Movies Rich in Theme ~ Strictly Ballroom

I can’t resist talking about my favorite movie–well, my entire family’s favorite movie. We have to get our fix, watching Strictly Ballroom, nearly every time we’re all home for a weekend. Although we can mouth and act out every line (can’t quite master all the dance steps yet!), we never tire of this movie. We sit, absolutely transfixed, as we watch Francesca and Scott dance the Paso Doble. There are a few movies that hold the same fascination for me–and they all have one thing in common–great themes.

Themes That Recur throughout the Story

Despite the variety of genre, style, writing, and tone, these movies have a recurring universal theme that drives and weaves through the story. Authors can learn a lot from movies, but it’s important to look beyond the spoken word–the dialogue presented–to see what’s really going on. And that’s what happens in a great book. The universal themes waver just below the surface, occasionally rearing their heads when a character voices a question or makes a choice. Admittedly, The Three Amigos falls short when it comes to building and weaving a theme, as the “El Guapo” speech given by Steve Martin’s character–Lucky Day–at the end of the movie really serves as a rallying cry to embrace a theme in a last moment’s spark of inspiration. But it deserves mention. You can’t easily forget his brilliant words:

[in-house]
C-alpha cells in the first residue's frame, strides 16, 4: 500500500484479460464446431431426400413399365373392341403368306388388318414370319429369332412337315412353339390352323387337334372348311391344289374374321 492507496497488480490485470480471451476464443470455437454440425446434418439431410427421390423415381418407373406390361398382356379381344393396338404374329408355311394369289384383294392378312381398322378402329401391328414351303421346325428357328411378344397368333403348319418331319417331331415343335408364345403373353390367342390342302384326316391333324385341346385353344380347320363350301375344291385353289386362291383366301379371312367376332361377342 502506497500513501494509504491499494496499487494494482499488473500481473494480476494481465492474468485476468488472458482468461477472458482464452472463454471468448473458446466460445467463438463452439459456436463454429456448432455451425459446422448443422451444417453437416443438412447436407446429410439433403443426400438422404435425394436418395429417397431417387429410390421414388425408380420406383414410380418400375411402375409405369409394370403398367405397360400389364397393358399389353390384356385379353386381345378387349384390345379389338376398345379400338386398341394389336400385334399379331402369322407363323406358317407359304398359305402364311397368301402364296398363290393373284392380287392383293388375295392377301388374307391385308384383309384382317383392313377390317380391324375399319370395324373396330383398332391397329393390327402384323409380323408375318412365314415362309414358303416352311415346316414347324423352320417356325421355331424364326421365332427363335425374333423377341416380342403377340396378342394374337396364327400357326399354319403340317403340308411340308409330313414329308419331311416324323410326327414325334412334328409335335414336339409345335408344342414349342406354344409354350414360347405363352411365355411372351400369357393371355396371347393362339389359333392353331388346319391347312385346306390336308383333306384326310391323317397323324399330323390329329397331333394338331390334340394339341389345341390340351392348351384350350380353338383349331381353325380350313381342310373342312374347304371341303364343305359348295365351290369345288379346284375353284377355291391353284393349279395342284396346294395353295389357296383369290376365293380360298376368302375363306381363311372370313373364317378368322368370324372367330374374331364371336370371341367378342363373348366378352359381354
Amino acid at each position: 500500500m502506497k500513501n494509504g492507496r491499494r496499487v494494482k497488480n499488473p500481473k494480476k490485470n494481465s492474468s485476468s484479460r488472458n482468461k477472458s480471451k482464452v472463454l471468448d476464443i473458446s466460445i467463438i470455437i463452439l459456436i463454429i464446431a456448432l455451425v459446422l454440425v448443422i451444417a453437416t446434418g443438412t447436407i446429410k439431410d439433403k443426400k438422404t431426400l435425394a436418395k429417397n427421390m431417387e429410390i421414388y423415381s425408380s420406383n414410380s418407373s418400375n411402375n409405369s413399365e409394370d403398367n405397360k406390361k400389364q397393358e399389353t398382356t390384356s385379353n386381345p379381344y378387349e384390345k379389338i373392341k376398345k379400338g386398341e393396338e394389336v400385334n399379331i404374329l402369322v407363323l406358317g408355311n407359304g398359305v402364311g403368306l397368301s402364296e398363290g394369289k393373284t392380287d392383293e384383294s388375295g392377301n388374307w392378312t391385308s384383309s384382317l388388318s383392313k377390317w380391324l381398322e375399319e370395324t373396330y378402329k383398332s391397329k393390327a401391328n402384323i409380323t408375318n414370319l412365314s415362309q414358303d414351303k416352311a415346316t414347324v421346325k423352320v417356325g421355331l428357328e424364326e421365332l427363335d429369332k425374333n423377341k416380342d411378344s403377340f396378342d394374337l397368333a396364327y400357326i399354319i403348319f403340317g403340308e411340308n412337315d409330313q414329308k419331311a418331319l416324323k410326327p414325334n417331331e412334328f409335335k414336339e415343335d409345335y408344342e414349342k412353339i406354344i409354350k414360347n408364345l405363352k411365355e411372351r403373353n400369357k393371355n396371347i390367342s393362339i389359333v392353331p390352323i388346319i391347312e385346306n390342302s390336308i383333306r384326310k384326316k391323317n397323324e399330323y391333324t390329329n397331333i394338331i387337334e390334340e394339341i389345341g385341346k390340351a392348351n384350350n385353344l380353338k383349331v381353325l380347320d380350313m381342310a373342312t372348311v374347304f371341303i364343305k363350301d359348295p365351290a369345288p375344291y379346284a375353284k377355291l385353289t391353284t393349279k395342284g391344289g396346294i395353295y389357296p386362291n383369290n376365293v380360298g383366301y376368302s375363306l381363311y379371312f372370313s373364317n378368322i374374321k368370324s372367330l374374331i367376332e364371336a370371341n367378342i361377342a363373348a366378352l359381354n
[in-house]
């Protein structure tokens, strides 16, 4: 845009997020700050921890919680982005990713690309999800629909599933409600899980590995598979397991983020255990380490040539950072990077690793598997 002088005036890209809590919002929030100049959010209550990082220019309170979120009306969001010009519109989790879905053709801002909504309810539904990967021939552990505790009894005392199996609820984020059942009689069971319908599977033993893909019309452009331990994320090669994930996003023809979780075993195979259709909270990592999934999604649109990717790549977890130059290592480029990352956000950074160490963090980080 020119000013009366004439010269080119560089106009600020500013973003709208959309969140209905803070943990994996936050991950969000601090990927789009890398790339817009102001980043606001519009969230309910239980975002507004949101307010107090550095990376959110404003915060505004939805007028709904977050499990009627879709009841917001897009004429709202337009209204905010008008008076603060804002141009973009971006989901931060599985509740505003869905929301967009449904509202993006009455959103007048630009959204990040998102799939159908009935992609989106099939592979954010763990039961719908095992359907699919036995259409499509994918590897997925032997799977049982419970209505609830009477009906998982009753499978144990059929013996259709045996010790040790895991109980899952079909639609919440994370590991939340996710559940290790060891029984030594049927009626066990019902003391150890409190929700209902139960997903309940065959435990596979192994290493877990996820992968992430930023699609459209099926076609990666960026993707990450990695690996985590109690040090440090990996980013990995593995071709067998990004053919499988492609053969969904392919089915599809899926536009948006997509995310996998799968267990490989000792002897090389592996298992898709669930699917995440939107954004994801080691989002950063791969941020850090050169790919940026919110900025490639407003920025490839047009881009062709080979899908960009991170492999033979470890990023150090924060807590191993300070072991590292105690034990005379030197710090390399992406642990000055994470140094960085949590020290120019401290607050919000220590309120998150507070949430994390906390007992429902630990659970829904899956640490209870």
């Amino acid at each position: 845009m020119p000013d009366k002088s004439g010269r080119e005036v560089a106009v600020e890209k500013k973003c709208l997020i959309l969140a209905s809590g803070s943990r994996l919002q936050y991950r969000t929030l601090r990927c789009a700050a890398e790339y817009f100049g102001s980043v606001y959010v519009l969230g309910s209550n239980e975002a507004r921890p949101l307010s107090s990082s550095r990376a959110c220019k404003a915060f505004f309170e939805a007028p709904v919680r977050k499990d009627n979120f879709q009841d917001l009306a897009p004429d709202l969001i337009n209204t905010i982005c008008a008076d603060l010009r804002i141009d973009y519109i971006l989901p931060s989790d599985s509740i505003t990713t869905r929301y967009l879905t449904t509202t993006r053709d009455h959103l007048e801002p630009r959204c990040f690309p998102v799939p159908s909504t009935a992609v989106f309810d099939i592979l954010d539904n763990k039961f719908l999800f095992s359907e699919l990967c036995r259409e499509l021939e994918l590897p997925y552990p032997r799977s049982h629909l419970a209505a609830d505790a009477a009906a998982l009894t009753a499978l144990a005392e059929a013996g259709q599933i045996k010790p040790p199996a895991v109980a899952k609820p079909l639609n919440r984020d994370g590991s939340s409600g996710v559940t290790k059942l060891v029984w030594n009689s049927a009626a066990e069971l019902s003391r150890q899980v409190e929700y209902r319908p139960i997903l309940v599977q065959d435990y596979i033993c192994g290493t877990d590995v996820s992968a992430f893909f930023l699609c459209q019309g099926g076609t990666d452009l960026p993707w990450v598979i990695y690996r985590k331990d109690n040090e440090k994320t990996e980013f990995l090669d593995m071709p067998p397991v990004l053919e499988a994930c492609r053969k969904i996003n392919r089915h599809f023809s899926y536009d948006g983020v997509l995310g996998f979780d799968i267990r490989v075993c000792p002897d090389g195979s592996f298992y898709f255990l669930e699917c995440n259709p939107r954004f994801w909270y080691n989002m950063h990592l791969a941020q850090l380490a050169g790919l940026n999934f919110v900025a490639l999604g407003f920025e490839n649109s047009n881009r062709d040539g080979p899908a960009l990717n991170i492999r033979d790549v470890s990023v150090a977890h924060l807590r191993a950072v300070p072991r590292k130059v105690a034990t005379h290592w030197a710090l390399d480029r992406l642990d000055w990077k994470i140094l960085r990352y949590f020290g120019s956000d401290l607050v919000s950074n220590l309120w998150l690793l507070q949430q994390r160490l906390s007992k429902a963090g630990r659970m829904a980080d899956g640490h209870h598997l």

“In a way, all of us have an El Guapo to face someday. For some, shyness might be their El Guapo. For others, a lack of education might be their El Guapo. For us . . . El Guapo is a big, dangerous guy who wants to kill us. But as sure as my name is Lucky Day, the people of Santa Poco can conquer their own personal El Guapo . . . who also happens to be the actual El Guapo.”

You could get expansive and talk about how, throughout the movie, the three amigos really did have to face their “various” El Guapos–literally and emotionally, since they lost their nice gig at the Hollywood studio. Hey, they did get to make off with their dazzling costumes. But enough of our friendly amigos.

I often ponder why Strictly Ballroom holds so much sway over our hearts and attention. Why can’t we get enough of this movie, even after having seen it dozens of times? Back to the Future is like that too. When I walk by the TV and it’s on, it drags me over and forces me to sit down, mesmerized by every word. It’s not just fun entertainment and snappy dialogue. Strictly Ballroom has the same effect on me. It’s rife with theme. Sure, it’s a fairy tale–the ugly duckling makes off with the handsome prince, despite all odds. But it’s so much more than that.

A Theme That Is Presented by the Characters Themselves